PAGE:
• Hike ***Little Coal Creek Trail at north end of park. Hike any distance 2 to 10+ miles for great views and pretty terrain.
Talkeetna
  • The town of Talkeetna inspired the quirky television series “Northern Exposure” (set in fictional Cicely, Alaska and filmed in Roslyn, Washington) and has a good distant view of Denali and the Alaska Range.
  • If weather is clear, don’t miss ***flightseeing over Denali from Talkeetna. Expect $195 to $300+ per person for 1 to 3 hours (2011). Try Grand Circle Denali with an exciting glacier landing (which adds ~$75). Talkeetnaair.com gave us clear bubble windows and expert feather-smooth landings. Flightseeing from Anchorage Airport adds $100.
*** Denali National Park
  • Trains and buses arrive from Anchorage, but a rental vehicle is more flexible and a camper/RV is delightful. Driving distances:
    • From Denali, driving to Valdez via Fairbanks is the same distance (489 miles) as to Valdez via Palmer.
    • Denali Park to Fairbanks (121 miles) to Valdez (368 miles)
    • Denali Park to Wasila (195 miles) to Palmer (12 miles) to Valdez (262 miles).
  • Seasonal timetablefor wildlife, mountain views, and Alaskan fall colors:
    • Best fall colors and moose watching are in late August***. Watch for the Northern Lights (aurora borealis) in the middle of the night.
    • Weather: Mt. McKinley/Denali (20,320 feet) is only visible 1 out of 3 days. Rain falls as light showers or drizzle for half the time in summer. Least cloudy time is early morning, which requires overnight tenting at Wonder Lake.
    • Photography is best on Denali National Park road in early or late daylight hours because Denali is backlit much of the afternoon. (From Denali State Park (see below), the mountain is fully front lit.)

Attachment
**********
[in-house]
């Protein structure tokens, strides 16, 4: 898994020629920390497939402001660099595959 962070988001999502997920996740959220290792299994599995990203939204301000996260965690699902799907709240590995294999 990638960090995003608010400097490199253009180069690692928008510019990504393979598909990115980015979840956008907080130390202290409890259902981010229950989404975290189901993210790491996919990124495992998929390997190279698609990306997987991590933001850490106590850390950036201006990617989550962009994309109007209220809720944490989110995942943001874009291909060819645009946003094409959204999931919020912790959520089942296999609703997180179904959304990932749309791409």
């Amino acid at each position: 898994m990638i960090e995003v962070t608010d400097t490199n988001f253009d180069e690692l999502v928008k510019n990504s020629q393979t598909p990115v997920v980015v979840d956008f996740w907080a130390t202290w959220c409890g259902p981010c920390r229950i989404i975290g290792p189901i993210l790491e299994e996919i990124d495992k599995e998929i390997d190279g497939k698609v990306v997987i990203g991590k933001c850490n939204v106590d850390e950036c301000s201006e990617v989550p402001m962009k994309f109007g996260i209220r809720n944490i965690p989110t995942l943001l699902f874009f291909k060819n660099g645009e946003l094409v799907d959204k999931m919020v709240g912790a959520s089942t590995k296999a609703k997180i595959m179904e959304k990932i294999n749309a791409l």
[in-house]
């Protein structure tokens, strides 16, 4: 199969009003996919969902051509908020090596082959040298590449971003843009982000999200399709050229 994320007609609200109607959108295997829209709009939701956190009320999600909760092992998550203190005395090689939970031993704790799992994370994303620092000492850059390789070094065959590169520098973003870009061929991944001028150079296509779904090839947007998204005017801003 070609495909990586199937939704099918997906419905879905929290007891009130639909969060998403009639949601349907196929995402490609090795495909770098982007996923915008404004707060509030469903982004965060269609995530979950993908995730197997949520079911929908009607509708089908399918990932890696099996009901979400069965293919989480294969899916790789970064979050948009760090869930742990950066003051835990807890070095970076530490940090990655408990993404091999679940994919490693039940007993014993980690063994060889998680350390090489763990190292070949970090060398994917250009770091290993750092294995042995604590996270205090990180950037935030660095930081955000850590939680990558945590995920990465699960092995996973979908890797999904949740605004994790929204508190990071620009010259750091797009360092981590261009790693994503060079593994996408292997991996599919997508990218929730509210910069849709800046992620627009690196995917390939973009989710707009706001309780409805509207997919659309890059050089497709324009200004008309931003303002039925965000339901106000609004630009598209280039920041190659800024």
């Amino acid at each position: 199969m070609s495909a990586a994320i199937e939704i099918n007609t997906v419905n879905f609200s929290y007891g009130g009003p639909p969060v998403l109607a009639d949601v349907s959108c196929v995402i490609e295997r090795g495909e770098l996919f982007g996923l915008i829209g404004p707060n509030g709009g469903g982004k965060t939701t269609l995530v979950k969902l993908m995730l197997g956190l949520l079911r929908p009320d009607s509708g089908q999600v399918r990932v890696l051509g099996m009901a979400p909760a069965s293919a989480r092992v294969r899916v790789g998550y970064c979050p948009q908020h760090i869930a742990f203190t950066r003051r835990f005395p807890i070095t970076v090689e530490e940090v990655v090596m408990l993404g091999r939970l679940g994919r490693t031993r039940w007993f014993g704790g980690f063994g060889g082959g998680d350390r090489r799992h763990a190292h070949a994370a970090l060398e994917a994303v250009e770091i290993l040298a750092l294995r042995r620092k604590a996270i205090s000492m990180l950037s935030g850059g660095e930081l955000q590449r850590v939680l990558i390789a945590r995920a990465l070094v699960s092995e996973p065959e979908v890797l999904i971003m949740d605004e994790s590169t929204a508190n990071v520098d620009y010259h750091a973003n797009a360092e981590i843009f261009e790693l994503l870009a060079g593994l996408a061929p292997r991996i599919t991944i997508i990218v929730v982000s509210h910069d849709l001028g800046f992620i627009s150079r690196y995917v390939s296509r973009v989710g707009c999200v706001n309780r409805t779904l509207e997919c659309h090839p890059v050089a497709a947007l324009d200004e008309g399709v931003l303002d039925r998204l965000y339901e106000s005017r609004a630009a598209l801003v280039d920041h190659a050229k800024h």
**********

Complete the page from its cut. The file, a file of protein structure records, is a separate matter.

• In early September, moose bash antlers amongst the spruce & willow shrubs, hoping to win breeding rights, along the first 15 miles of Denali Park Road and on Horseshoe Lake Trail. At this time, temperatures are in mid-30’s to 60’s, averaging 58° F.
    • August 20 to early September display peak fall colors at Denali NP. Color varies greatly around the park and changes fast:
      • Peak #1: August 28 is the usual peak date for tundra colors/reds at >2500′ elevations. **Hike through red colored landscapes around Highway Pass/Stoney Hill and Polychrome Pass. The tundra peak color usually lasts until September 3-5, depending on elevation, wind, rain. Some color persists longer in Wonder Lake and lower Savage.
      • Peak #2: September 10 (plus or minus 3 days) is the usual color peak of golden aspen along Nenana Canyon.
    • In early September, a week after Denali park’s peak color, **Chena River State Recreation Area (east of Fairbanks) reportedly has great red tundra colors in the fall.
    • Yellow tree leaf fall colors on Kenai Peninsula change a few days after Denali, with aspen golds usually peaking Sept 15-18th. Glenn Highway has great gold aspens against rugged mountain background. Just a few days after Kenai comes the Anchorage area’s color peak, the last in south-central Alaska.